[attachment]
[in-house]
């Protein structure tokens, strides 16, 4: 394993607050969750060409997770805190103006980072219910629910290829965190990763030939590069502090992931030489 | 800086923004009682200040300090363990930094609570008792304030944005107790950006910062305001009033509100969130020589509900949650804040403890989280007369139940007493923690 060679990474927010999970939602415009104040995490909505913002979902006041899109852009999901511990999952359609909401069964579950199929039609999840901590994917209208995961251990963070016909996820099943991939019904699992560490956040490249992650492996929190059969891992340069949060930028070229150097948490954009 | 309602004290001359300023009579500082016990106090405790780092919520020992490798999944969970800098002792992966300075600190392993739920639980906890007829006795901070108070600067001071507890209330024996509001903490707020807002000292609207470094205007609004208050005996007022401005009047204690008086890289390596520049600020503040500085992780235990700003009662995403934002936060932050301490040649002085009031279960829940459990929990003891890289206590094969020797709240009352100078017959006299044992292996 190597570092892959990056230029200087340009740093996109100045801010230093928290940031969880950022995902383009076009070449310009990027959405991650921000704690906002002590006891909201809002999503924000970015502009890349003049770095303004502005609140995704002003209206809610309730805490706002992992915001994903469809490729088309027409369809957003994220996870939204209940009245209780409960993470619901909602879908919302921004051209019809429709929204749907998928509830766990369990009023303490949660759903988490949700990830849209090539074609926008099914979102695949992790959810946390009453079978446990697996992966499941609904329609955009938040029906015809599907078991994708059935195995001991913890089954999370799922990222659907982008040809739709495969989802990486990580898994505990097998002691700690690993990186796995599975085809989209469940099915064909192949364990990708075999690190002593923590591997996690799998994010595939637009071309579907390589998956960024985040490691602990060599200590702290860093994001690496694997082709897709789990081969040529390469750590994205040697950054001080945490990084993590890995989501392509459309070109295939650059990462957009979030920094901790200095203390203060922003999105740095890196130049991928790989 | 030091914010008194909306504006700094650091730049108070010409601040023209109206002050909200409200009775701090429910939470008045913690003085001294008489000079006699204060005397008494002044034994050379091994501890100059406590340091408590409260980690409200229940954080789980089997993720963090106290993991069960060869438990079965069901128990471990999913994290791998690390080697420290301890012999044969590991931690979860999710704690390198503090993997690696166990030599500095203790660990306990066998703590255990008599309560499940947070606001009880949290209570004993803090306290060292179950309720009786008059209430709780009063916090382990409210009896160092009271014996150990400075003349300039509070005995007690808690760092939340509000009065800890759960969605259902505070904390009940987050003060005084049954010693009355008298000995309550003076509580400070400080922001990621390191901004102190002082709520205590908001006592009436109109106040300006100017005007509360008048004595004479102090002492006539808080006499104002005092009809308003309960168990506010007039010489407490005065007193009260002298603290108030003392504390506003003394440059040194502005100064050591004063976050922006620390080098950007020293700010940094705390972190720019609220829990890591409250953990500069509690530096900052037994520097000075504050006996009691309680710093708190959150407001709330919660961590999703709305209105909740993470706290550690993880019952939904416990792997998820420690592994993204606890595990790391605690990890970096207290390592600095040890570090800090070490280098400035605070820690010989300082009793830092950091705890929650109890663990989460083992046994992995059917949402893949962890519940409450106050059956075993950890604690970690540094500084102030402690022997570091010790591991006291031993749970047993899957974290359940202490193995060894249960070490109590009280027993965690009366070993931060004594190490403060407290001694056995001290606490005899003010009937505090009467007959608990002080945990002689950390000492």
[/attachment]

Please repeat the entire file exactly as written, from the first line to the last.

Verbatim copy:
[in-house]
């Protein structure tokens, strides 16, 4: 394993607050969750060409997770805190103006980072219910629910290829965190990763030939590069502090992931030489 | 800086923004009682200040300090363990930094609570008792304030944005107790950006910062305001009033509100969130020589509900949650804040403890989280007369139940007493923690 060679990474927010999970939602415009104040995490909505913002979902006041899109852009999901511990999952359609909401069964579950199929039609999840901590994917209208995961251990963070016909996820099943991939019904699992560490956040490249992650492996929190059969891992340069949060930028070229150097948490954009 | 309602004290001359300023009579500082016990106090405790780092919520020992490798999944969970800098002792992966300075600190392993739920639980906890007829006795901070108070600067001071507890209330024996509001903490707020807002000292609207470094205007609004208050005996007022401005009047204690008086890289390596520049600020503040500085992780235990700003009662995403934002936060932050301490040649002085009031279960829940459990929990003891890289206590094969020797709240009352100078017959006299044992292996 190597570092892959990056230029200087340009740093996109100045801010230093928290940031969880950022995902383009076009070449310009990027959405991650921000704690906002002590006891909201809002999503924000970015502009890349003049770095303004502005609140995704002003209206809610309730805490706002992992915001994903469809490729088309027409369809957003994220996870939204209940009245209780409960993470619901909602879908919302921004051209019809429709929204749907998928509830766990369990009023303490949660759903988490949700990830849209090539074609926008099914979102695949992790959810946390009453079978446990697996992966499941609904329609955009938040029906015809599907078991994708059935195995001991913890089954999370799922990222659907982008040809739709495969989802990486990580898994505990097998002691700690690993990186796995599975085809989209469940099915064909192949364990990708075999690190002593923590591997996690799998994010595939637009071309579907390589998956960024985040490691602990060599200590702290860093994001690496694997082709897709789990081969040529390469750590994205040697950054001080945490990084993590890995989501392509459309070109295939650059990462957009979030920094901790200095203390203060922003999105740095890196130049991928790989 | 030091914010008194909306504006700094650091730049108070010409601040023209109206002050909200409200009775701090429910939470008045913690003085001294008489000079006699204060005397008494002044034994050379091994501890100059406590340091408590409260980690409200229940954080789980089997993720963090106290993991069960060869438990079965069901128990471990999913994290791998690390080697420290301890012999044969590991931690979860999710704690390198503090993997690696166990030599500095203790660990306990066998703590255990008599309560499940947070606001009880949290209570004993803090306290060292179950309720009786008059209430709780009063916090382990409210009896160092009271014996150990400075003349300039509070005995007690808690760092939340509000009065800890759960969605259902505070904390009940987050003060005084049954010693009355008298000995309550003076509580400070400080922001990621390191901004102190002082709520205590908001006592009436109109106040300006100017005007509360008048004595004479102090002492006539808080006499104002005092009809308003309960168990506010007039010489407490005065007193009260002298603290108030003392504390506003003394440059040194502005100064050591004063976050922006620390080098950007020293700010940094705390972190720019609220829990890591409250953990500069509690530096900052037994520097000075504050006996009691309680710093708190959150407001709330919660961590999703709305209105909740993470706290550690993880019952939904416990792997998820420690592994993204606890595990790391605690990890970096207290390592600095040890570090800090070490280098400035605070820690010989300082009793830092950091705890929650109890663990989460083992046994992995059917949402893949962890519940409450106050059956075993950890604690970690540094500084102030402690022997570091010790591991006291031993749970047993899957974290359940202490193995060894249960070490109590009280027993965690009366070993931060004594190490403060407290001694056995001290606490005899003010009937505090009467007959608990002080945990002689950390000492």